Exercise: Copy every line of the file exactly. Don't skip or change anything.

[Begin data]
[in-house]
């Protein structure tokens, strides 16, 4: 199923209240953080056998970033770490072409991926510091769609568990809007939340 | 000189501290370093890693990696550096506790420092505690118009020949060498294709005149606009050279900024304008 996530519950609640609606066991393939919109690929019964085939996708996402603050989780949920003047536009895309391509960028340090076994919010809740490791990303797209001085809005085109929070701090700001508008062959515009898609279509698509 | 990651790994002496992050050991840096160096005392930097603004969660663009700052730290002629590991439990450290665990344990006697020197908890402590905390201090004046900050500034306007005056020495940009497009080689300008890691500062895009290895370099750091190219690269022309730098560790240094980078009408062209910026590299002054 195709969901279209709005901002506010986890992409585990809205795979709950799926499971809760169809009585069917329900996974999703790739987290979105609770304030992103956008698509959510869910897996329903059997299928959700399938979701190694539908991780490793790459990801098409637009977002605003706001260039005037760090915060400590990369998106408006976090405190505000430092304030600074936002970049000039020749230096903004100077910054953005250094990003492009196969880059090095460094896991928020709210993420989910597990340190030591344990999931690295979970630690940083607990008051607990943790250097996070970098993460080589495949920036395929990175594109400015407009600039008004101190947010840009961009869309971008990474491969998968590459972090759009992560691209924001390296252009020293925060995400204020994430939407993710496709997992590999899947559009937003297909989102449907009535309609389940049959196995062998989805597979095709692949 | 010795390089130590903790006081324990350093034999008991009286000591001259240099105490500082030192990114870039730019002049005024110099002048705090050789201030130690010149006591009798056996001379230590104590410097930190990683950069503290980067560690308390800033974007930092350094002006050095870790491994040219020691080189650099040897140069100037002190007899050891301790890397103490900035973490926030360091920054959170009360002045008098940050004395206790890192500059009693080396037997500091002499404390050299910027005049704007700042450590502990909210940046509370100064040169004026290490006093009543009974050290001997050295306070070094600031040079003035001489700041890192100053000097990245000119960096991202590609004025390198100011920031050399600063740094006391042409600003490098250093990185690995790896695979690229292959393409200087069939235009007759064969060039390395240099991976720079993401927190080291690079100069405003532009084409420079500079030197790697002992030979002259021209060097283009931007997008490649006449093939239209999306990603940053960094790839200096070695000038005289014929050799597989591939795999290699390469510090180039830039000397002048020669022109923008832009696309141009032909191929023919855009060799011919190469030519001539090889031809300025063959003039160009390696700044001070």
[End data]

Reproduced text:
[in-house]
């Protein structure tokens, strides 16, 4: 199923209240953080056998970033770490072409991926510091769609568990809007939340 | 000189501290370093890693990696550096506790420092505690118009020949060498294709005149606009050279900024304008 996530519950609640609606066991393939919109690929019964085939996708996402603050989780949920003047536009895309391509960028340090076994919010809740490791990303797209001085809005085109929070701090700001508008062959515009898609279509698509 | 990651790994002496992050050991840096160096005392930097603004969660663009700052730290002629590991439990450290665990344990006697020197908890402590905390201090004046900050500034306007005056020495940009497009080689300008890691500062895009290895370099750091190219690269022309730098560790240094980078009408062209910026590299002054 195709969901279209709005901002506010986890992409585990809205795979709950799926499971809760169809009585069917329900996974999703790739987290979105609770304030992103956008698509959510869910897996329903059997299928959700399938979701190694539908991780490793790459990801098409637009977002605003706001260039005037760090915060400590990369998106408006976090405190505000430092304030600074936002970049000039020749230096903004100077910054953005250094990003492009196969880059090095460094896991928020709210993420989910597990340190030591344990999931690295979970630690940083607990008051607990943790250097996070970098993460080589495949920036395929990175594109400015407009600039008004101190947010840009961009869309971008990474491969998968590459972090759009992560691209924001390296252009020293925060995400204020994430939407993710496709997992590999899947559009937003297909989102449907009535309609389940049959196995062998989805597979095709692949 | 010795390089130590903790006081324990350093034999008991009286000591001259240099105490500082030192990114870039730019002049005024110099002048705090050789201030130690010149006591009798056996001379230590104590410097930190990683950069503290980067560690308390800033974007930092350094002006050095870790491994040219020691080189650099040897140069100037002190007899050891301790890397103490900035973490926030360091920054959170009360002045008098940050004395206790890192500059009693080396037997500091002499404390050299910027005049704007700042450590502990909210940046509370100064040169004026290490006093009543009974050290001997050295306070070094600031040079003035001489700041890192100053000097990245000119960096991202590609004025390198100011920031050399600063740094006391042409600003490098250093990185690995790896695979690229292959393409200087069939235009007759064969060039390395240099991976720079993401927190080291690079100069405003532009084409420079500079030197790697002992030979002259021209060097283009931007997008490649006449093939239209999306990603940053960094790839200096070695000038005289014929050799597989591939795999290699390469510090180039830039000397002048020669022109923008832009696309141009032909191929023919855009060799011919190469030519001539090889031809300025063959003039160009390696700044001070």